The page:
She made no sound as she hurtled through the air. Mercifully perhaps was she dead, as she crashed down into the pit at the bottom of which great shapes prowled hungrily.
They did not stay to watch, not one of them.
Shouting and laughing, men and women ran back to the house, which in one hour they had stripped bare.
Just before the dawn a great flame shot skywards, an orange ribbon across the purple robe of dying Night.
* * * * * *
“There was an awful row in the Bazaar last night,” said Mr. Ephraim Perkins to his spouse facing him across the breakfast table. “They killed a woman and burned her house down.”
“Really, dear?” said Mrs. Ephraim Perkins, rasping butter on a piece of toast. “These natives want a firm hand over them. Poor thing! They usually stab each other in the East, don’t they?”
“Yes; I think so. But they threw this one into a lions’ den.”
“Now, that’s exaggeration, Ephraim.” The knife never stopped its rasping. “They would not be allowed to keep wild beasts in a populated quarter.”
“Stranger things happen in the native quarter, Maria,” misquoted Mr. Perkins, “than are dreamt of by the Government official.”
If we dared penetrate the labyrinths of the bazaar and stir with foolish finger the dust which lies thick upon immemorial custom, what should we not find?
But having a meed of wisdom in the full measure of our imperial insularity, we do not pry with foolish fingers; guessing, even knowing of the wild beasts in those labyrinths, we draw a glove upon the hand and walk delicately in the opposite direction, with half-closed eyes.
“I repeat, it is an exaggeration,” stubbornly replied Mrs. Ephraim Perkins, as she stretched for the marmalade. “And I do hope the fire-engines arrived in time.”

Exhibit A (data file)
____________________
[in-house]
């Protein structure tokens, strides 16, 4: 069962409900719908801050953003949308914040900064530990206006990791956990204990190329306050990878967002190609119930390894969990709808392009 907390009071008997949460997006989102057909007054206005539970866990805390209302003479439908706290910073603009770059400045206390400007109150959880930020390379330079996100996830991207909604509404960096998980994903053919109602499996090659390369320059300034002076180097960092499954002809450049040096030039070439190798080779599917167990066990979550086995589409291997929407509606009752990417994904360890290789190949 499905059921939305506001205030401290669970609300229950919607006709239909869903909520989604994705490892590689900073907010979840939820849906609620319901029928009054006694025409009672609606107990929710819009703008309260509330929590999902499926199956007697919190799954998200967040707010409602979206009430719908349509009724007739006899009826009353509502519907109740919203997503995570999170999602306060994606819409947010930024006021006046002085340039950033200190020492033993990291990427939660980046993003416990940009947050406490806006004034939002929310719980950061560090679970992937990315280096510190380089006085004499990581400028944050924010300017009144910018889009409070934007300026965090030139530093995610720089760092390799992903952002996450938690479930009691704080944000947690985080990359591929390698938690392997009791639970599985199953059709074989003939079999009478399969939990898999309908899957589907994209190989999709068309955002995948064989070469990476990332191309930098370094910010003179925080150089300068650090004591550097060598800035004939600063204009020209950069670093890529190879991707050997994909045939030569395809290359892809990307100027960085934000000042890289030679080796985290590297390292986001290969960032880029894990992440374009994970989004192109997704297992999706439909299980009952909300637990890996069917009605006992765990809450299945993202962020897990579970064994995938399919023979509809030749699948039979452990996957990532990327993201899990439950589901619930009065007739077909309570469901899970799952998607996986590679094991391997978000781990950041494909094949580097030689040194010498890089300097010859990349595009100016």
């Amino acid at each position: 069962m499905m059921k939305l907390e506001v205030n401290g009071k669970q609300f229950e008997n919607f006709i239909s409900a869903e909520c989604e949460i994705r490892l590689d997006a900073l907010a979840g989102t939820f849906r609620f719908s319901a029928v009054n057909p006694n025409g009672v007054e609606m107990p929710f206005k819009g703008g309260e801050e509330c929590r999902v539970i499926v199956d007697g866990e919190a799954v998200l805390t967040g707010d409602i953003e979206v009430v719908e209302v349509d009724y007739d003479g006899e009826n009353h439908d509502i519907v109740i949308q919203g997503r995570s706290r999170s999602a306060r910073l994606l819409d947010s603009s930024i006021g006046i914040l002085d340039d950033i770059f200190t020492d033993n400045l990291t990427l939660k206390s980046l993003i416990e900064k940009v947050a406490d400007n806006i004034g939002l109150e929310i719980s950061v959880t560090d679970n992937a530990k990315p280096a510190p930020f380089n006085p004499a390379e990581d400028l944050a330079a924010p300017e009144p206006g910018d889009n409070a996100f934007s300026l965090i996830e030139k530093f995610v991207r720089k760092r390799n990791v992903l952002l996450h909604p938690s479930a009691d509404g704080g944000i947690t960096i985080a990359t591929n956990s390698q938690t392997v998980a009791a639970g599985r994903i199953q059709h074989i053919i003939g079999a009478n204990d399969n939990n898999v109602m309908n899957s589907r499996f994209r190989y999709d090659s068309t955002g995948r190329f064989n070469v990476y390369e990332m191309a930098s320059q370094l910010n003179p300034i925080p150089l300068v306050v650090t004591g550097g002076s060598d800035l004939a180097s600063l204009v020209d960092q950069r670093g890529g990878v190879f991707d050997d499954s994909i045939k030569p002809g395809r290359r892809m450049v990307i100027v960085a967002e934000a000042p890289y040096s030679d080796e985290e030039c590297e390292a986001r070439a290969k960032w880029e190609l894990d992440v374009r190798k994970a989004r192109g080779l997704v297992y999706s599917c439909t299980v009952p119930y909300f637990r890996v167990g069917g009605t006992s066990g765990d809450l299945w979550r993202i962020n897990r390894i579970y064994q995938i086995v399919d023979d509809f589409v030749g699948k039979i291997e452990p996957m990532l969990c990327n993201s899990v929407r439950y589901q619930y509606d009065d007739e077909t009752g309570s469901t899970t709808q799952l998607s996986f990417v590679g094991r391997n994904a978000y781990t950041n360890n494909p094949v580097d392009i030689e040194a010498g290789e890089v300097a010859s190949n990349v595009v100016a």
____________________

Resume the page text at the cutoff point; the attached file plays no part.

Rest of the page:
“A tale-bearer revealeth secrets;
but a man of
understanding holdeth his peace.”
It was the night of the full moon.
It was also the night of the cotillon given by a certain princelet of unpronounceable name and great wealth, who hailed from one of those countries in Europe where quasi-royalties abound.
The cotillon-favours were to be of extraordinarily fine quality. Rumour spoke of gold cigarette-cases and other such trifles, for both sexes; the supper was to be a Bacchanalian feast; every invitation had been accepted—ca va sans dire. The hotel was like a disturbed wasps’ nest, and the buzzing of the chatterers and the gossips well-nigh deafening.
Damaris had decided to go to the ball; in fact, since her storm of tears on her return from the unlucky visit to Denderah she had taken the broad view of the situation and had decided to give her neighbours no cause for comment and to continue the festive life, as led in the winter season on the Nile, until the return of her godmother; after which she would, as soon as possible, shake the dust of the land of the Pharaohs from off her feet.